I am beginning to wonder who lead this designer by the nose? A week ago we started the FIFTHCorp/HofGap/BAOR set of titles from the SPI series named Central Front.
Perhaps the 80’s were an exceptionally fluid time? Over the course of a decade this system changes three or four time that I can figure. One so substantially as to be a different game. Each time though the Soviets become stronger and stronger. Until this: 165%-180% increase in combat power per unit for the same designations. Admittedly the CRT is very different too, but more deadly to the defender. Split losses are foregone and retreats, exchanges and DE/AE results are the norm.
The www.grognard.com offered reboot of this game is starting to make more sense.
However I think I shalll first play the combined FIFTH Corps, Hof Gap and BAOR together to see what the system was like. My quick read of the last two titles rules is leaving me cold.
I think perhaps it is the pervasive negative slant on NATO ability to respond, and the maximum benefit of doubt to Soviets from Force size, capability, and timing to arms system enhancements that cruel the game for me.
It is indeed one thing to design a game based on your view point but another all together to cobble all the little data points to your view point advantage and ignore all else.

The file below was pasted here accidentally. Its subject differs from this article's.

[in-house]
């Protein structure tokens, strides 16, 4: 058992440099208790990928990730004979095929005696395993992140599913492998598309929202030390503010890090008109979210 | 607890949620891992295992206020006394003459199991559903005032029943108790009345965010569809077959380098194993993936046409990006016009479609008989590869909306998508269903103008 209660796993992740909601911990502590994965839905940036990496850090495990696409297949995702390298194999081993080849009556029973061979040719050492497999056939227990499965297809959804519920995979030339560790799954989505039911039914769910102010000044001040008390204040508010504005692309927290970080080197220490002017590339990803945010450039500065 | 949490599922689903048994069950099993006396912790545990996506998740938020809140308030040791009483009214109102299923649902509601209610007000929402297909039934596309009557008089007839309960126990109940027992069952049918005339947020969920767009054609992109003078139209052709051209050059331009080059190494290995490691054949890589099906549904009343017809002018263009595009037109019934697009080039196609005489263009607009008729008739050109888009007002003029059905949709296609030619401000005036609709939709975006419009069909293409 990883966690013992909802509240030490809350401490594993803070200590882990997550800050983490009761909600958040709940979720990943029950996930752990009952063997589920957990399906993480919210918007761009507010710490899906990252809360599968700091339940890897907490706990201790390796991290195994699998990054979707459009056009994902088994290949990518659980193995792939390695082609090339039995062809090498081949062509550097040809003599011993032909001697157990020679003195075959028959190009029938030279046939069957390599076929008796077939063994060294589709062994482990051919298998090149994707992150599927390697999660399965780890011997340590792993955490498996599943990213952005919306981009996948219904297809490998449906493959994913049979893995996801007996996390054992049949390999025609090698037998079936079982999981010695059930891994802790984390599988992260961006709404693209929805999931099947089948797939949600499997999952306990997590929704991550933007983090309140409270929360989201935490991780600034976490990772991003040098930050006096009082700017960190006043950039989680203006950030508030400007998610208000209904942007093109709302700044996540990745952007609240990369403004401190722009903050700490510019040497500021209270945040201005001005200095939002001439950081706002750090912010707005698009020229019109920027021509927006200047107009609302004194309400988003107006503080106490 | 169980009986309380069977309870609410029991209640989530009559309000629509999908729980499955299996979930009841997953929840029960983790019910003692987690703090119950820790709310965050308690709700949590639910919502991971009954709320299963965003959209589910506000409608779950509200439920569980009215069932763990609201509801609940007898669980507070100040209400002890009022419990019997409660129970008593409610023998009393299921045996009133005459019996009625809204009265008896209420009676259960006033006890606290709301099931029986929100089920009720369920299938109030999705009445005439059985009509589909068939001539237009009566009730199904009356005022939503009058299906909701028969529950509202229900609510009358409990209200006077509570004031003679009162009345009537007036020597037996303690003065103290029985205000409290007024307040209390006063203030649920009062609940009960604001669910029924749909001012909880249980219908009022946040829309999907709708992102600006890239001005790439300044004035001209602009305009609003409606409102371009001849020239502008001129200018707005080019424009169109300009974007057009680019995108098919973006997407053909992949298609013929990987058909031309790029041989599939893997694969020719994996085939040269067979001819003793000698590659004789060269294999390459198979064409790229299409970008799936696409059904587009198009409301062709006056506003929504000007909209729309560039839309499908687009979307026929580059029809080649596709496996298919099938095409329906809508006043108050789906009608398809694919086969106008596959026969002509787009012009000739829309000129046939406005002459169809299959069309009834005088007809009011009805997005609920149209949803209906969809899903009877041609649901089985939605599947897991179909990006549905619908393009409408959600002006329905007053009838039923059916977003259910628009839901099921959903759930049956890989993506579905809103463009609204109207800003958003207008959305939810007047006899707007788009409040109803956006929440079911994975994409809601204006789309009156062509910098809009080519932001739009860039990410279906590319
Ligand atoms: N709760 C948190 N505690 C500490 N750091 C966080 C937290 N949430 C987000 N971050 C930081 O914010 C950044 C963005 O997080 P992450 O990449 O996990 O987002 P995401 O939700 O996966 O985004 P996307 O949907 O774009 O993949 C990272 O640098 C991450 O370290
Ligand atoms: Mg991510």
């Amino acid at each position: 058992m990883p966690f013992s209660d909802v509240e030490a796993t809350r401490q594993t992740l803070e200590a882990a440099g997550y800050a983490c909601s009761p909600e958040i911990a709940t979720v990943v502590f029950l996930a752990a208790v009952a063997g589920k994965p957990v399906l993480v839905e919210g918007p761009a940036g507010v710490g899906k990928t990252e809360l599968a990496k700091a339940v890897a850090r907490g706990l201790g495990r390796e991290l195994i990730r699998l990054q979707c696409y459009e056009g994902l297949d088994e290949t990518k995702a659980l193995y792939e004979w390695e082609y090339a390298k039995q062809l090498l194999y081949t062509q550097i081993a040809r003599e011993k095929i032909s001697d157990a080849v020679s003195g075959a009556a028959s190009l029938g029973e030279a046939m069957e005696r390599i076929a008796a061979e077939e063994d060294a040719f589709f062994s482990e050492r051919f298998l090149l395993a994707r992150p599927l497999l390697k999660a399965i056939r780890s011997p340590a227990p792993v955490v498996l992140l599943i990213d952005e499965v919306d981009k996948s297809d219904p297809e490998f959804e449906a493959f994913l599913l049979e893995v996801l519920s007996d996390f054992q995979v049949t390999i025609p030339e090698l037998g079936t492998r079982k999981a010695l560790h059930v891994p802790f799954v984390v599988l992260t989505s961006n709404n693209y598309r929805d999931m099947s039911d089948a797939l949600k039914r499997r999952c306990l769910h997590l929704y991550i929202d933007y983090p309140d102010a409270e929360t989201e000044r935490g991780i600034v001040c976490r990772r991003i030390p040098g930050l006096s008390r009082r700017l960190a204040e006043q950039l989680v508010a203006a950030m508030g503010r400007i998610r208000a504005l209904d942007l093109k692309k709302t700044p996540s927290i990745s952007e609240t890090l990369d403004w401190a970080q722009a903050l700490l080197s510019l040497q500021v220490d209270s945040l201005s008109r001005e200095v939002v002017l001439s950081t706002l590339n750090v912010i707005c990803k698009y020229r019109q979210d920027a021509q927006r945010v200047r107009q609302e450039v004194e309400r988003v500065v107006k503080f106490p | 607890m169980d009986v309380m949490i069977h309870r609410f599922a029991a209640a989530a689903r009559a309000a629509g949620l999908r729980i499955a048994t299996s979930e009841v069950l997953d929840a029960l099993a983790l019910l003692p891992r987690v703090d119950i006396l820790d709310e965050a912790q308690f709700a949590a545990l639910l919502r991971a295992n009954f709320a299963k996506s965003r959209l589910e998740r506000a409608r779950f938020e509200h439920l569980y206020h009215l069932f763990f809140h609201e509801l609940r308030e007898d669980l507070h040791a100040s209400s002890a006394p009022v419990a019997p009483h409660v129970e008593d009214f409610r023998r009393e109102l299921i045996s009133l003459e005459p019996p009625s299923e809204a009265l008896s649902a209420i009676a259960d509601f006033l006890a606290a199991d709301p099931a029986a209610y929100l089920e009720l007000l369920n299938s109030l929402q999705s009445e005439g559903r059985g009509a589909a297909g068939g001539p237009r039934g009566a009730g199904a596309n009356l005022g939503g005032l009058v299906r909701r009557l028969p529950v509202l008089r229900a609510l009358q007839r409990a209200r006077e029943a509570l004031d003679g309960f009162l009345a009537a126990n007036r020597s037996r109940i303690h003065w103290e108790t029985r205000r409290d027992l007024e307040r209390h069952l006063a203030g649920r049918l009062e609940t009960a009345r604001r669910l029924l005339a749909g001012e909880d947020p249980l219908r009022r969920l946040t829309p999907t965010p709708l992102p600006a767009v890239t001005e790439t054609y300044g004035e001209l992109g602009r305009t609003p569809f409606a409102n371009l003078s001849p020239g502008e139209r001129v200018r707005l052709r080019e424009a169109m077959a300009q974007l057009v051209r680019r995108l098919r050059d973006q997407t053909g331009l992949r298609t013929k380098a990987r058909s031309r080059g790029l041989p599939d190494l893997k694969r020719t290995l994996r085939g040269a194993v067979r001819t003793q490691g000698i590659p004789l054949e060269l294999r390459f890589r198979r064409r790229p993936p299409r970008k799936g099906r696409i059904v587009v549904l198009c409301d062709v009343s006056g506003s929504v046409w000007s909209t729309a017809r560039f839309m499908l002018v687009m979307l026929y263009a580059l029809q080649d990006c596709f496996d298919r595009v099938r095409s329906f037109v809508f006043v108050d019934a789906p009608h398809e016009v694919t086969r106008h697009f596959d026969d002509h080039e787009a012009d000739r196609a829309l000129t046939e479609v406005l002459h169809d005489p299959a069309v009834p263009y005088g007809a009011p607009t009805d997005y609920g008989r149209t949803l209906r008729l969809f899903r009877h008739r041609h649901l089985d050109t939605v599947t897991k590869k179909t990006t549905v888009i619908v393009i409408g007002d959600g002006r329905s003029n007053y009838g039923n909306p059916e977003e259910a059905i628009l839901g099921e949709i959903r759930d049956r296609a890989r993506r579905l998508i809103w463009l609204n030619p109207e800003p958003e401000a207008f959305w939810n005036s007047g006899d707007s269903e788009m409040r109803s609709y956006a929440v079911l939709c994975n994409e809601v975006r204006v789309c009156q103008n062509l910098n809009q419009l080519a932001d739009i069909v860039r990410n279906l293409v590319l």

Hell even the Brits take a 50% reduction in movement rates! Dissenting views and data in the various magazines on the topic present clear evidence that shoots Kamps contentions down if not completely then at least by 1/2. The numbers below are the entire armed forces of Soviet Russia thru to the Urals!
If we assume that a 1/3 of theses forces were 3rd echelon elements and would mostly be held to secure the borders the numbers change drastically as to what could be brought to bear..
If we then looked at the resulting pool of force, and broke that into two groups. An A team and a B team, I think we would see a very different battle forming.
US armed forces in the 80’s had planners pouring over maps, looking for airstrike targets for staged units. “Where would the enemy be if they were trying to prepare a lightening strike” type of thing. The presumption that 12 hours notice would be it for NATO is just not logical nor really justifiable in any way.
Pure logistics would curtail short notice attacks. Leaving with less than 4-5 days supplies would be a disaster for the Soviet supply net. That could be interestingly tested, by shortening the Soviet supply rules up, with a 12 hour ‘surprise attack scenario’ as presented by Kamps. That said the good news is in a hypothetical – we can change the rules we dont like!
Anyway on with the game as is circa ’81.